ENVE 29XC v. Stan’s Crest

Here’s the technical nitty gritty.

On the Vaya, I use DT Swiss’s ratcheting skewers–in Ti.

42 grams.

My 11-32 XX cassette:

186 grams.

Avid HSX 2 piece rotors.

108 grams with bolts.

Stan’s Crest, set up for tubeless, with DT240 hubs and CX-Ray spokes, brass nipples

730 grams in the front.

Same setup for an ENVE wheel (taped, with valve stem).

750 grams in the front.

Fully assembled, the Crest wheels with Bontrager CX0 38c tires, tubeless, come in at 1260 grams (front) and hte ENVEs are 1280 grams.

The rear is a slightly different story.

The Crest in the rear, no cassette or brake rotor, comes in at…

830 grams.

The ENVE comes in at 824.

The complete rear build comes in at 1568 for the ENVE…with a bit too much sealant in it.

The tires mounted up and seated perfectly on the ENVEs, first time.  I did about 90 seconds of shake and bounce, and they’re holding air perfectly.

Knowing the weights, is the ENVE wheelset an upgrade?  That’s a rider-specific thing.  For me, the ENVEs win out for a couple of reasons:

1.  They look amazing.

2.  From a ‘pick the ultimate part for your bike’ perspective, there is no question that the ENVEs are more desirable.

3.  Most importantly, the Vaya isn’t the lightest bike out there.  If I wanted the lightest bike, I’d be building up a Carbon Fiber gravel grinder.  What I want is a bike that will do whatever I ask of it, hold up to any punishment, and never let equipment be a limiting factor.  I have absolute confidence that the ENVEs will be more durable, withstand more punishment, stay truer, and never cause an issue.  My confidence in the Crests is not as unending.  If this was for a mountain bike, the added durability of the ENVEs would be a critical, critical component–no weight limit, no worries. On a gravel grinder, the durability should not be understated–with some frequency, you crash through potholes, washes creeks, gopher holes, farm fields, and various other impediments.  The ENVEs are simply better suited to the task.

I’ll be the first to admit: 2 of the 3 reasons I prefer the ENVEs are aesthetic-because the Crests are pretty darn good, and pretty darn light.  From a cost/benefit analysis, the Crests are hard to argue with.  From a “pick the very best part for the job” perspective, I don’t think there can be any doubt about the ENVEs.  I posted those reasons in that order intentionally, as I readily acknowledge the ENVEs are a little pie in the sky, at roughly double the cost of the Crests.

The ENVEs are 24mm wide with an 18mm ID and 31mm depth.  The Crests are 24.4mm wide with a 21mm ID and a 15.8mm depth.  I have not noticed a difference in handling with the 38c tires mounted on 18mm wide ENVEs versus 21mm wide Crests.  I do wonder if the double depth of the ENVEs contributes to the perceived aerodynamic change in handling.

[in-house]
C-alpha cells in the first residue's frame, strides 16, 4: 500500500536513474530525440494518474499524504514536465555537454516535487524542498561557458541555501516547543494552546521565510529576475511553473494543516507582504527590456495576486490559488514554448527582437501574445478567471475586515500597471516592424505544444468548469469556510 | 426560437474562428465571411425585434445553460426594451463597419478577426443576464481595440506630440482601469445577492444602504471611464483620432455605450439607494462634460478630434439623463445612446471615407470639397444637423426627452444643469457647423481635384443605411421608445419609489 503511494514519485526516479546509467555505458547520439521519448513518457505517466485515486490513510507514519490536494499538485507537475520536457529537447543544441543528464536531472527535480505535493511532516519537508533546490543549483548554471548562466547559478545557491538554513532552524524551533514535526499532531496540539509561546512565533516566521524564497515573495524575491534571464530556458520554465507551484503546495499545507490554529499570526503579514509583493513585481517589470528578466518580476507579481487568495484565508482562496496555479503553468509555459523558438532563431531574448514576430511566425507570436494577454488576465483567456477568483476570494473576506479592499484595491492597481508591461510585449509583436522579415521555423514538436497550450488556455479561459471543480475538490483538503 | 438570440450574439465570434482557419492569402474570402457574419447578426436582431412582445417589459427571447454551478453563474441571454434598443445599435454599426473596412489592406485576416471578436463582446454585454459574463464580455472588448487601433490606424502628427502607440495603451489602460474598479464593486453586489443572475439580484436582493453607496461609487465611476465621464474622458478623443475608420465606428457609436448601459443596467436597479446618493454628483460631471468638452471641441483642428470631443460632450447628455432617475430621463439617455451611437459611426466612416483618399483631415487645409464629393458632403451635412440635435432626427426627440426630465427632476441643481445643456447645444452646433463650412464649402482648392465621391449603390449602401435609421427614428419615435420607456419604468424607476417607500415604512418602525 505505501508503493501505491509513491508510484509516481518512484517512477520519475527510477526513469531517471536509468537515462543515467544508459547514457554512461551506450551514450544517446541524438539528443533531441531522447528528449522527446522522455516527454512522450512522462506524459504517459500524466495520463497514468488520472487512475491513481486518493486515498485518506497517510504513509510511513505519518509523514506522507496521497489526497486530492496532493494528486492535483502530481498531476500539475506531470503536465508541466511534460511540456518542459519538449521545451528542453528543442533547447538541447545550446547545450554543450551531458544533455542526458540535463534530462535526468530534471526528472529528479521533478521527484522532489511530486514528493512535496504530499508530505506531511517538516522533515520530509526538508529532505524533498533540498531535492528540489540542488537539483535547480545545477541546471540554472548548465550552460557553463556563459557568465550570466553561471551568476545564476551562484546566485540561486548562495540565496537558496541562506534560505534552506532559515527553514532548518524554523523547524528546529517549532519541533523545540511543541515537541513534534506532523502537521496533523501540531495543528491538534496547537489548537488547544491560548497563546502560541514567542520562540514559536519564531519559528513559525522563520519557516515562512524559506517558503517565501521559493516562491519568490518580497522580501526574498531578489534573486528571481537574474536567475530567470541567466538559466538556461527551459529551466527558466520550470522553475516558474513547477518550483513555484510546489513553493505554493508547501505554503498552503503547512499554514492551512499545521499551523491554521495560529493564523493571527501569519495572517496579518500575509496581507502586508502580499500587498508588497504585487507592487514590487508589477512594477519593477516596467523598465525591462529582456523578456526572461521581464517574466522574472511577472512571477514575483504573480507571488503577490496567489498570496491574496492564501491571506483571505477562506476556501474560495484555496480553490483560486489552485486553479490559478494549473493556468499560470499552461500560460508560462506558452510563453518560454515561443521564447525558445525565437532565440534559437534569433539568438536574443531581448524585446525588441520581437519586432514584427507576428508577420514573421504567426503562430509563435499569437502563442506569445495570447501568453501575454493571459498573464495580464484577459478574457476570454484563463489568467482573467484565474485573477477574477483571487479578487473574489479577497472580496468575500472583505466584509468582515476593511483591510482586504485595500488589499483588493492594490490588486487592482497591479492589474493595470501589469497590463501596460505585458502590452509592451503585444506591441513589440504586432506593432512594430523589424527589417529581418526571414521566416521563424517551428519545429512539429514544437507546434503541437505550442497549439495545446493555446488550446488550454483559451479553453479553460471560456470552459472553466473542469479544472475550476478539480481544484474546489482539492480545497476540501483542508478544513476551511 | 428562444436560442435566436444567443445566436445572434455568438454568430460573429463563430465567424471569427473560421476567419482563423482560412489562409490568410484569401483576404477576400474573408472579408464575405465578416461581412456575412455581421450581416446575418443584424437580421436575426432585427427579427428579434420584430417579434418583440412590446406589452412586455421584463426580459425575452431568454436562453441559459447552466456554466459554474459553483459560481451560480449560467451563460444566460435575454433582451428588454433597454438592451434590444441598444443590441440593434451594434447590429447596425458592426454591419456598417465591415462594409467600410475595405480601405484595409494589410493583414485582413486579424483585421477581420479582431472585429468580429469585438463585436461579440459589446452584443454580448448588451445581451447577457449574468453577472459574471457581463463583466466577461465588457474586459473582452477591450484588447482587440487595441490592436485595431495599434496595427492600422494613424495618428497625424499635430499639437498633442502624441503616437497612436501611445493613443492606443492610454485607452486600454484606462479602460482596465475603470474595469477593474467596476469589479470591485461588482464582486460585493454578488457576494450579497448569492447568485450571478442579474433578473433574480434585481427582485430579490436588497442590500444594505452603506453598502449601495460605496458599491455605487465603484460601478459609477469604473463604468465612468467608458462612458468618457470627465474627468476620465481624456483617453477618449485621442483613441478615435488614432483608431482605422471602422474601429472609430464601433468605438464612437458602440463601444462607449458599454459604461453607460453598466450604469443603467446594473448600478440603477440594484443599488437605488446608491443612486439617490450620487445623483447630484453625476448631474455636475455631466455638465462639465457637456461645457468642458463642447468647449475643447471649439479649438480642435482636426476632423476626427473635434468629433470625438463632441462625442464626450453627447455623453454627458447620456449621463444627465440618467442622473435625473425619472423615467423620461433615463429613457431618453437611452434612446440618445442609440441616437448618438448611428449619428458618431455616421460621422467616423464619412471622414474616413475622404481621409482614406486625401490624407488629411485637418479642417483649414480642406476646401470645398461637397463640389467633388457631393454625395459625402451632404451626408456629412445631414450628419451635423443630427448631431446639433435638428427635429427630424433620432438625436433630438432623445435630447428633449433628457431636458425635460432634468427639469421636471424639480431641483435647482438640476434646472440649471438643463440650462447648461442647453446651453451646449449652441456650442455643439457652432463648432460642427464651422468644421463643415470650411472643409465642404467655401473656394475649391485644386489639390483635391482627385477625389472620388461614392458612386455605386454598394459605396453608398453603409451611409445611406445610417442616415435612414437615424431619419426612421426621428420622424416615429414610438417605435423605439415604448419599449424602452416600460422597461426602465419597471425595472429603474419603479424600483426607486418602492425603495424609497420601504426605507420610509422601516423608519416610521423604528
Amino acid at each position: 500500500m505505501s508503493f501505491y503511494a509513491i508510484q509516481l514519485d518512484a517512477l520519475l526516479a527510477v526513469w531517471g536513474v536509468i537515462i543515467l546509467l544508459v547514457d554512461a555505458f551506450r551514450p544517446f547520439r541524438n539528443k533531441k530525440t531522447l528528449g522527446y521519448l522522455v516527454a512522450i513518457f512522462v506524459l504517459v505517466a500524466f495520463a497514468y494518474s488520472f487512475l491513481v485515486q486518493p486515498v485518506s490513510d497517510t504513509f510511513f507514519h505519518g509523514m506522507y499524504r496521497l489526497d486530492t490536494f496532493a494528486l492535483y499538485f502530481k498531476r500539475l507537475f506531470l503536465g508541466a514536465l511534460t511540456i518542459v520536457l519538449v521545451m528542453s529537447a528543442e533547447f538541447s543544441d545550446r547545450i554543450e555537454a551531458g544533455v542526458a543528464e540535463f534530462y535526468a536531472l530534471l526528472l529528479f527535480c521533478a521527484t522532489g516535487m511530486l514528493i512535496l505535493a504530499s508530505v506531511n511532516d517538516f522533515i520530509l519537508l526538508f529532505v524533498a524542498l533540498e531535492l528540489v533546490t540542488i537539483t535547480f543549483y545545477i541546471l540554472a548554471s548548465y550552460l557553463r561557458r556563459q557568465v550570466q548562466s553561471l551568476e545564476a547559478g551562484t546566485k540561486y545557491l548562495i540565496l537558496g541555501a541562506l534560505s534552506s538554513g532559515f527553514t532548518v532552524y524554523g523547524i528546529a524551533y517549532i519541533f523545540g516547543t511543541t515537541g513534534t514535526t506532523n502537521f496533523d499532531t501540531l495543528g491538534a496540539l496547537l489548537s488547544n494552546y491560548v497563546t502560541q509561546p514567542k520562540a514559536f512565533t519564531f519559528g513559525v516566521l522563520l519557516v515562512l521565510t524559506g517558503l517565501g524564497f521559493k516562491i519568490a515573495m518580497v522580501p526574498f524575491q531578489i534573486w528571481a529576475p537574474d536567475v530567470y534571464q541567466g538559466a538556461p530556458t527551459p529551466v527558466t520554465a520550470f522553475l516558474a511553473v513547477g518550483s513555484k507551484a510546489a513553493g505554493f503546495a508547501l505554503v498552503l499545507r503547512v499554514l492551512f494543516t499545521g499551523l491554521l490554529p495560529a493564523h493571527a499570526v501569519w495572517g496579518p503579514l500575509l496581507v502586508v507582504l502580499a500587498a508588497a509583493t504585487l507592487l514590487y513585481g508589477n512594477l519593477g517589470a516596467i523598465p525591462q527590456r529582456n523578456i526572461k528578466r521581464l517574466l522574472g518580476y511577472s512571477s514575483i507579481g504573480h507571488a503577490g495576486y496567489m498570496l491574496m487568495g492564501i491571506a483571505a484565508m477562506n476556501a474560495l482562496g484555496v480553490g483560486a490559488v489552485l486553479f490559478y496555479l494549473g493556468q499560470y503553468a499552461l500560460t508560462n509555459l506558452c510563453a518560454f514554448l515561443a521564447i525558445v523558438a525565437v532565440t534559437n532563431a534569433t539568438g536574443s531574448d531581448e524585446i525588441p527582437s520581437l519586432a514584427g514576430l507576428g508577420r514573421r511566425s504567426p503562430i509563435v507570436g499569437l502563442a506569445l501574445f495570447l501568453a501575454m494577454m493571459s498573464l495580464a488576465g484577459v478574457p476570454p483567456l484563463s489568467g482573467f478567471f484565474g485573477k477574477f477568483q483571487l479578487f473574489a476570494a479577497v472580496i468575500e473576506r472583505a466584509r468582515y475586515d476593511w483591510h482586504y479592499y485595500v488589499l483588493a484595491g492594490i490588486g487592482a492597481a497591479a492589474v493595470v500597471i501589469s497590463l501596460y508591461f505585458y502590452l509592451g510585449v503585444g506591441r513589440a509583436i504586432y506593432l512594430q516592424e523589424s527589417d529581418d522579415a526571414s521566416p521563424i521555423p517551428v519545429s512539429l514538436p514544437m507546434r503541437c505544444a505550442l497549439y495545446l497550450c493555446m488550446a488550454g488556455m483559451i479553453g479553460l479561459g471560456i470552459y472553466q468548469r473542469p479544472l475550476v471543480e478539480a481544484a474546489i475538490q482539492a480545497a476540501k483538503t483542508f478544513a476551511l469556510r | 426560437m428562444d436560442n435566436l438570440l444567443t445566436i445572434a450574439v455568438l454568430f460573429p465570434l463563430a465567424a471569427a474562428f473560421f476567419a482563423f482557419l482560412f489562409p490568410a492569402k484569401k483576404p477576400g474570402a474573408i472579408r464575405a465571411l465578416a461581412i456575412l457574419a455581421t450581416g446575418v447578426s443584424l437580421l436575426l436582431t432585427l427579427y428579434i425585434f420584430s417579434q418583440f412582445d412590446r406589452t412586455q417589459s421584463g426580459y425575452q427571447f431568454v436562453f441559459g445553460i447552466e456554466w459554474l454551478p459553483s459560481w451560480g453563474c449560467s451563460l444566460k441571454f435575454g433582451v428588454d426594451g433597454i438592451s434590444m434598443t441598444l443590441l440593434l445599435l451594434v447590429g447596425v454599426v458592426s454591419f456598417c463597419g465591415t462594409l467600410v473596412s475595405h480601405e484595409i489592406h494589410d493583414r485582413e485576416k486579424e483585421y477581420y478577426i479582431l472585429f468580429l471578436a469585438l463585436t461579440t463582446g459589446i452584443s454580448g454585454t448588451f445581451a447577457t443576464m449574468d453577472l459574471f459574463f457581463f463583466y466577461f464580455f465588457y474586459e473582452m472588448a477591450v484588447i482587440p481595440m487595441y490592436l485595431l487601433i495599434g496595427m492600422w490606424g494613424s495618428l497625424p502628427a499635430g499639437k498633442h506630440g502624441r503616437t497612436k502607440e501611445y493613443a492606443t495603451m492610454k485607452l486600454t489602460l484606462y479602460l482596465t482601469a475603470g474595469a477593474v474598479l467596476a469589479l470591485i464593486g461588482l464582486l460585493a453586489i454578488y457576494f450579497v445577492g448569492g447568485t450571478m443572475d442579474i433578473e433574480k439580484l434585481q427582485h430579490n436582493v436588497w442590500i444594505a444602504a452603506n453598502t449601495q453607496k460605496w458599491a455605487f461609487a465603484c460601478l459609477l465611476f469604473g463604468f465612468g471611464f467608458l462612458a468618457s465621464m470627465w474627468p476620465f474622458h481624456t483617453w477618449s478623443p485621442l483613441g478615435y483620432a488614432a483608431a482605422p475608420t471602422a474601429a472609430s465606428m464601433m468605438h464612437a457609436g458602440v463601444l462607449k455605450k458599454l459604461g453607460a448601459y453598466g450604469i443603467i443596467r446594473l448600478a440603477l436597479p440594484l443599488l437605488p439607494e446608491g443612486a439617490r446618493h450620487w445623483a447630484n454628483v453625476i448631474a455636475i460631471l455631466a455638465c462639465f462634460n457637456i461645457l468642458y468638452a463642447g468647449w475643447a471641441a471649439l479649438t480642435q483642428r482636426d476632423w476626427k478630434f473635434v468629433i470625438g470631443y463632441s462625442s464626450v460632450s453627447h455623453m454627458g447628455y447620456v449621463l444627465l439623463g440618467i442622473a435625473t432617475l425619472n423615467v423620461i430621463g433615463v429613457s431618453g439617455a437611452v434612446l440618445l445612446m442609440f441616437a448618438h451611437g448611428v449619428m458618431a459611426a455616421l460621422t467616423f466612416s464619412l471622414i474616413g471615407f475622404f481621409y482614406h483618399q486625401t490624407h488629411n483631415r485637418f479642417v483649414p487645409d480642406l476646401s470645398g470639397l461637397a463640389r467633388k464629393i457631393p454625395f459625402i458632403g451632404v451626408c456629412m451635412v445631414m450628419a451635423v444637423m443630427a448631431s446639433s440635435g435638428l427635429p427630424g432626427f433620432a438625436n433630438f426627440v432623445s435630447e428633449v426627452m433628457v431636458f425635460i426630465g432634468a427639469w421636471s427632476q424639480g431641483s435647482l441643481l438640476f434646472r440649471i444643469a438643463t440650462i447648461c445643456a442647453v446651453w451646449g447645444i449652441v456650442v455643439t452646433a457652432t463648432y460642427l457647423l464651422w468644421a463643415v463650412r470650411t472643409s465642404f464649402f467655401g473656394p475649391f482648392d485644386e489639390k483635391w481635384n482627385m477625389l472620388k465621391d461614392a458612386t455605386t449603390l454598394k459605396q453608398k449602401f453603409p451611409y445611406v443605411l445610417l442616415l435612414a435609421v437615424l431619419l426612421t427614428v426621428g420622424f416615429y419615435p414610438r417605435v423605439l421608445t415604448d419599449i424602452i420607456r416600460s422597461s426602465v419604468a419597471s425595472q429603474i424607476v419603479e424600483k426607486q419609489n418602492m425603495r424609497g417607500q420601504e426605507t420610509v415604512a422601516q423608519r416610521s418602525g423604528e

And they’re soooooo hot.


13 thoughts on “ENVE 29XC v. Stan’s Crest

  1. Id love some Enve rims but they are just too expensive. You mention that the Enve build is twice the Stans, that because your build is so damn pimpy, the spokes alone cost more than the crest rims!!!

    Since your really only comparing rims (the builds are the same) you should probably point out the Crest rim is around $85 each and the Enve rims are…. $845… each!!!! slightly more than ‘twice’ the cost. Are they really 10x better than crests?

    • Just a set of rims won’t get you very far. You need spokes and hubs as well, right? I’m comparing apples to apples–a premium build of both wheelsets.

      You could build either set cheaper or more expensive, by changing the spokes and hubs. I’m very fond of the DT240s, having great performance from them now on 4 bikes in varying conditions, and the CX-Rays are about as good as it gets.

      But yes–to your point, the ENVEs are significantly more expensive. And as I noted, from a cost/benefit perspective, they are hard to justify. If cost was no object, the ENVEs are clearly a better product, in my opinion.

  2. If you were to build up a carbon fiber gravel bike, what frame would you select? I’ve been pondering the idea, but haven’t found one combining lots of tire clearance, lower BB, slacker head angle, etc. I’d also prefer a threaded BB. I did see one Simplon bike that might fit the bill; unavailable in the US to my knowledge…